Almost everyone who has a computer and access to a newspaper has written opinions on why shes doing this. Many felt that she is trying to get publicity for herself because she supposedly feels somehow slighted. But Sorenstam said she feels exactly the opposite ' she has never felt ignored by the media.
I never felt that way, she said adamantly. And I wouldnt ' I personally dont think I would be here if I wouldnt have achieved everything I have.
Sorenstam plays at 8:58 CST in Round 1 and at 1:43 p.m. CST in Round 2.

Related Links:
  • ''Everything Annika'' Feature Page
  • Annika and the Colonial Timeline
  • Full Coverage of the Bank of America Colonial


  • Getty Images

    McIlroy gets back on track

    By Ryan LavnerJanuary 21, 2018, 3:10 pm

    There’s only one way to view Rory McIlroy’s performance at the Abu Dhabi HSBC Championship:

    He is well ahead of schedule.

    Sure, McIlroy is probably disappointed that he couldn’t chase down Ross Fisher (and then Tommy Fleetwood) on the final day at Abu Dhabi Golf Club. But against a recent backdrop of injuries and apathy, his tie for third was a resounding success. He reasserted himself, quickly, and emerged 100 percent healthy.

    “Overall, I’m happy,” he said after finishing at 18-under 270, four back of Fleetwood. “I saw some really, really positive signs. My attitude, patience and comfort level were really good all week.”

    To fully appreciate McIlroy’s auspicious 2018 debut, consider his state of disarray just four months ago. He was newly married. Nursing a rib injury. Breaking in new equipment. Testing another caddie. His only constant was change. “Mentally, I wasn’t in a great place,” he said, “and that was because of where I was physically.”

    And so he hit the reset button, taking the longest sabbatical of his career, a three-and-a-half-month break that was as much psychological as physical. He healed his body and met with a dietician, packing five pounds of muscle onto his already cut frame. He dialed in his TaylorMade equipment, shoring up a putting stroke and wedge game that was shockingly poor for a player of his caliber. Perhaps most importantly, he cleared his cluttered mind, cruising around Italy with wife Erica in a 1950s Mercedes convertible.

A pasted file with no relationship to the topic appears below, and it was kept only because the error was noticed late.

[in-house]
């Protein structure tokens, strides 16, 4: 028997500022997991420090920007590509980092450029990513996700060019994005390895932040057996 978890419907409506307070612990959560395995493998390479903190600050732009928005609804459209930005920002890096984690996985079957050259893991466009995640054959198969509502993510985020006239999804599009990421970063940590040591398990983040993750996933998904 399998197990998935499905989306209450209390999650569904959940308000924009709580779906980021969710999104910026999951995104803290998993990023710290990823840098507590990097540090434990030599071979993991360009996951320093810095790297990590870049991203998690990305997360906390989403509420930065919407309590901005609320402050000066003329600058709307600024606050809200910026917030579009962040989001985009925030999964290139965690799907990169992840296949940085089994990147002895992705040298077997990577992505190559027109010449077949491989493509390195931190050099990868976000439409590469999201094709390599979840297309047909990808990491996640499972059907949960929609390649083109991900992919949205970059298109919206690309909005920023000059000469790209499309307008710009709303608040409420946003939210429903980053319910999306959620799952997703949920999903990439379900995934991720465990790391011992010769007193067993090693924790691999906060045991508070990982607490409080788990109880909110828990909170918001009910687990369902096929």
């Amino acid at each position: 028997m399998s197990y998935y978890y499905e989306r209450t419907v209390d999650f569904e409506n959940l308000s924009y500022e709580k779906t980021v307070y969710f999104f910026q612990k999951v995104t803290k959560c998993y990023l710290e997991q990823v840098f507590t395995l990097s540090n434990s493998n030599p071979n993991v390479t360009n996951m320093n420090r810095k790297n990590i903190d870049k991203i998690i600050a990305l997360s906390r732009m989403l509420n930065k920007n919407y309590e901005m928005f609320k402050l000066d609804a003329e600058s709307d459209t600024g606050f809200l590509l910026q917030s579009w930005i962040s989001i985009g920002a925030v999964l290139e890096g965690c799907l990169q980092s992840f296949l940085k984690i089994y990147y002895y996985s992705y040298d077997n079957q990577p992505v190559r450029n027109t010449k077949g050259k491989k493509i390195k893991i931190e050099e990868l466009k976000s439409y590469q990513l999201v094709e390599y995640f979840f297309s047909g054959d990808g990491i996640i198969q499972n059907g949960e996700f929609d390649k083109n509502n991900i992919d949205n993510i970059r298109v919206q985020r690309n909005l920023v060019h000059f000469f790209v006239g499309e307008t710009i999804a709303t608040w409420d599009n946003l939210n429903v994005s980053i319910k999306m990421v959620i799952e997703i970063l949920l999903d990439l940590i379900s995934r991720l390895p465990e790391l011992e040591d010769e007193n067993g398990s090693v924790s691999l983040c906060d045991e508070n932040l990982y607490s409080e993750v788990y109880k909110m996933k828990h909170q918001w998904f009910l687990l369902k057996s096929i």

Full-field scores from the Abu Dhabi HSBC Championship

    After an intense buildup to his season debut, McIlroy was curious about the true state of his game, about how he’d stack up when he finally put a scorecard in his hand. It didn’t take him long to find out. 

    Playing the first two rounds alongside Dustin Johnson – the undisputed world No. 1 who was fresh off a blowout victory at Kapalua – McIlroy beat him by a shot. Despite a 103-day competitive layoff, he played bogey-free for 52 holes. And he put himself in position to win, trailing by one heading into the final round. Though Fleetwood blew away the field with a back-nine 30 to defend his title, McIlroy collected his eighth top-5 in his last nine appearances in Abu Dhabi.

    “I know it’s only three months,” he said, “but things change, and I felt like maybe I needed a couple of weeks to get back into the thought process that you need to get into for competitive golf. I got into that pretty quickly this week, so that was the most pleasing thing.”

    The sense of relief afterward was palpable. McIlroy is entering his 11th full year as a pro, and deep down he likely realizes 2018 is shaping up as his most important yet.

    The former Boy Wonder is all grown up, and his main challengers now are a freakish athlete (DJ) and a trio of players under 25 (Jordan Spieth, Justin Thomas, Jon Rahm) who don’t lack for motivation or confidence. The landscape has changed significantly since McIlroy’s last major victory, in August 2014, and the only way he’ll be able to return to world No. 1 is to produce a sustained period of exceptional golf, like the rest of the game’s elite. (Based on average points, McIlroy, now ranked 11th, is closer to the bottom of the rankings, No. 1928, than to Johnson.)

    But after years of near-constant turmoil, McIlroy, 28, finally seems ready to pursue that goal again. He is planning the heaviest workload of his career – as many as 30 events, including seven more starts before the Masters – and appears refreshed and reenergized, perhaps because this year, for the first time in a while, he is playing without distractions.

    Not his relationships or his health. Not his equipment or his caddie or his off-course dealings.

    Everything in his life is lined up.

    Drama tends to follow one of the sport’s most captivating characters, but for now he can just play golf – lots and lots of golf. How liberating.